The Summer Budget this year introduced a number of changes for UK businesses and companies; one of which was the change to the Annual Investment Allowance (AIA).
This allowance, which provides 100 per cent tax relief on the cost of qualifying fixed asset additions, has now been permanently set at £200,000 per annum per qualifying business, with effect from 1 January 2016. Despite this being a reduction from the previous temporary limit of £500,000, it is far more generous than the £25,000 originally planned.
The allowance is one of the most generous in the capital allowance regime and covers items of plant and machinery, such as trade tools and equipment, as well as items that would otherwise qualify for a lower allowance, such as electrical, cold water and space heating systems in buildings.
As with previous changes to the AIA, it is important to understand the impact of the change for periods straddling 1 January 2016, as calculating the available allowance for that period is not simple.
If your year end falls after 31 December, and you have a high level of capital expenditure or are considering significant purchases of new equipment, it is important that you consider whether the AIA will be sufficient to cover your plans, or whether any element should be brought forward to before 31 December. The mechanics of the AIA calculation mean that relief may be significantly restricted if the purchase is made in the new year.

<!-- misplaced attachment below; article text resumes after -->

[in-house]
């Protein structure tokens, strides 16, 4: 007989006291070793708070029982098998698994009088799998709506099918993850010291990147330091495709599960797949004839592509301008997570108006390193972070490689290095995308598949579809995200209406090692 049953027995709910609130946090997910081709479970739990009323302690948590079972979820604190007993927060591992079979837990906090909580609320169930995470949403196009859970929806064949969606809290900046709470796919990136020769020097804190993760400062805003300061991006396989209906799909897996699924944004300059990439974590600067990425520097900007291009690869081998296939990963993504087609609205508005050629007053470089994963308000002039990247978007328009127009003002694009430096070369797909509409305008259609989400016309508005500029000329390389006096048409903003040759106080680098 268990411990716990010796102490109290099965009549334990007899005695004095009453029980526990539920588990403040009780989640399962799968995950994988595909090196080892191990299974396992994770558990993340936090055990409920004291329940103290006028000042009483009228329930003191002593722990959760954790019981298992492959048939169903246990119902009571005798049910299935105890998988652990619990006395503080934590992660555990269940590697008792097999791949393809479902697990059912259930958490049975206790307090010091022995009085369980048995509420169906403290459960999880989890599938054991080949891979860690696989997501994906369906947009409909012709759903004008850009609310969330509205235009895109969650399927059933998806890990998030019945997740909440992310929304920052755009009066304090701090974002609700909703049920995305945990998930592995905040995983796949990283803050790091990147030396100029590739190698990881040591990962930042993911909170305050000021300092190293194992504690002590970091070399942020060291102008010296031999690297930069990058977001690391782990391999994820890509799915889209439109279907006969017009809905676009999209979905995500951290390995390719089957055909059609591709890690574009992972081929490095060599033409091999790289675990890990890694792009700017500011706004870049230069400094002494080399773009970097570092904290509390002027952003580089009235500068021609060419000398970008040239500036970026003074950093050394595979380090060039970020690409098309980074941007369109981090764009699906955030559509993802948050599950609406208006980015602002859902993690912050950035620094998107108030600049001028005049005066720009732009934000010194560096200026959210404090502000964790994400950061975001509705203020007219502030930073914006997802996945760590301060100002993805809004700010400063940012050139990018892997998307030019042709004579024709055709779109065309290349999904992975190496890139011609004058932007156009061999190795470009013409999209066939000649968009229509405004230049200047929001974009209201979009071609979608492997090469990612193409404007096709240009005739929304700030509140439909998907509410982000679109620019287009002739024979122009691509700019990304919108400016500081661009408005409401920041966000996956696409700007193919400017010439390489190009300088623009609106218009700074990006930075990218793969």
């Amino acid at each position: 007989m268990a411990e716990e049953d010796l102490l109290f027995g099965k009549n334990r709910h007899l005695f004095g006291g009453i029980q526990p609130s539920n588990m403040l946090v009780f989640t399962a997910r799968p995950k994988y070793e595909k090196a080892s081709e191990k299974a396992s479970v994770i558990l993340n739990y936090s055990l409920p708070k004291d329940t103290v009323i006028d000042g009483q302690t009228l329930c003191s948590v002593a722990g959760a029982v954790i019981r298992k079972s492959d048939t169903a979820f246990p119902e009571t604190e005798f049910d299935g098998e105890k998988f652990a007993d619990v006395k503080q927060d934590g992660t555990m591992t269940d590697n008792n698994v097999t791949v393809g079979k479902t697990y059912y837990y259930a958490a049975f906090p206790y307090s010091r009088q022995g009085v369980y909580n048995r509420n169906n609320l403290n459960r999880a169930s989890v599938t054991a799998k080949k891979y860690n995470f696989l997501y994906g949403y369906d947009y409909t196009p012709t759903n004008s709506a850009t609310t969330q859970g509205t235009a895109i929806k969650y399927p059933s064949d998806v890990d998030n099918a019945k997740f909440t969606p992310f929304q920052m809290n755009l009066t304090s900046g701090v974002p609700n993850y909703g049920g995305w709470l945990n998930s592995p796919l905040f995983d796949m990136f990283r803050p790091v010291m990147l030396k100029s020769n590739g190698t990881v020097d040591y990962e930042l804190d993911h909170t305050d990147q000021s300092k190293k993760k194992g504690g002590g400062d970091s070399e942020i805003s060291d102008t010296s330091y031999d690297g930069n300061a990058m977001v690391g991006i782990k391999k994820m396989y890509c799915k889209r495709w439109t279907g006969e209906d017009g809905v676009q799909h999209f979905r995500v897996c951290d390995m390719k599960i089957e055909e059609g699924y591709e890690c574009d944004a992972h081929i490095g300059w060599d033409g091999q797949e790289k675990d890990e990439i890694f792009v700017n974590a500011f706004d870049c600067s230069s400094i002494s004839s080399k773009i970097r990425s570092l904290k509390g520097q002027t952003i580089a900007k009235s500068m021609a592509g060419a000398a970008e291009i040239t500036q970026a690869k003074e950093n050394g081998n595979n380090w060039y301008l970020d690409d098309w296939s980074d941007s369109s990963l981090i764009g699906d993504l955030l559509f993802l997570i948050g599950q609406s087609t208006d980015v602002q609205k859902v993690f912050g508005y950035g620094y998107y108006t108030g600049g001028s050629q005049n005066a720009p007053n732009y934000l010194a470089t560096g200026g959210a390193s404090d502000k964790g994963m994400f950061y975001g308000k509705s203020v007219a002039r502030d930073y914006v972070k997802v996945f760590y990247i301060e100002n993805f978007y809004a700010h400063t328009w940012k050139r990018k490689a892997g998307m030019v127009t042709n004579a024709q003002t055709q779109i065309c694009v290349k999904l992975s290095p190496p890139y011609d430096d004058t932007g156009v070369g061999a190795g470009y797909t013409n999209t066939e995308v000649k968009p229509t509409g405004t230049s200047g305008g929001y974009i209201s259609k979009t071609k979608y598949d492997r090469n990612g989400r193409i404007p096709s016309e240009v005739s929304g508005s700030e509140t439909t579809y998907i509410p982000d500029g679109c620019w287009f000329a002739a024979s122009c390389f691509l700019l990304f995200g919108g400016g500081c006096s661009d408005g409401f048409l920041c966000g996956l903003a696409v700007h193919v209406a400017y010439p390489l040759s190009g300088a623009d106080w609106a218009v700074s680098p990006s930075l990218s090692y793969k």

The example below should assist you in calculating how much AIA will be available when planning any upcoming capital expenditure.
Assume a 12 month period from 1 April 2015 to 31 March 2016. Firstly, the period is split into pre 1 January 2016 and post 1 January 2016. Period ‘A’ being the nine month period to 31 December 2015, and period ‘B’ being the three month period to 31 March 2016.
Period A falls within the time when the AIA limit was £500,000 per year. The AIA available in that period is therefore £500,000 x 9 / 12, which equals £375,000.
Period B falls within the new AIA limit of £200,000 per year. The AIA available in that period is therefore £200,000 x 3 / 12, being £50,000.
As a result, the maximum AIA available to the business for the year to 31 March 2016 is the total of these two figures, which is £425,000.
However, special rules exist which mean that whilst this total figure can be claimed against any qualifying expenditure incurred during period ‘A’, the maximum that can be claimed for expenditure incurred in period ‘B’ is the AIA calculated for that period (£50,000).
For example, if you were to buy a piece of equipment costing £400,000 in period ‘A’, the whole amount would qualify for the AIA. But, if the same piece of equipment was actually purchased in period ‘B’, only £50,000 of the cost would qualify for the AIA. The remainder of the cost would qualify for ‘writing down allowances’ which, although they provide the same value of allowances over the course of the life of the business, do so at a much slower rate over a longer period of time.
For 12 month periods after that which straddle 1 January 2016, the AIA will be £200,000 and this will be prorated accordingly for shorter periods.
As always, businesses need to be aware of the restrictions to AIA, including the fact that only one is available per corporate group, and to businesses considered to be connected and undertaking ‘related’ activities.
For more information about how Milsted Langdon’s capital allowance specialists can assist you, please contact us.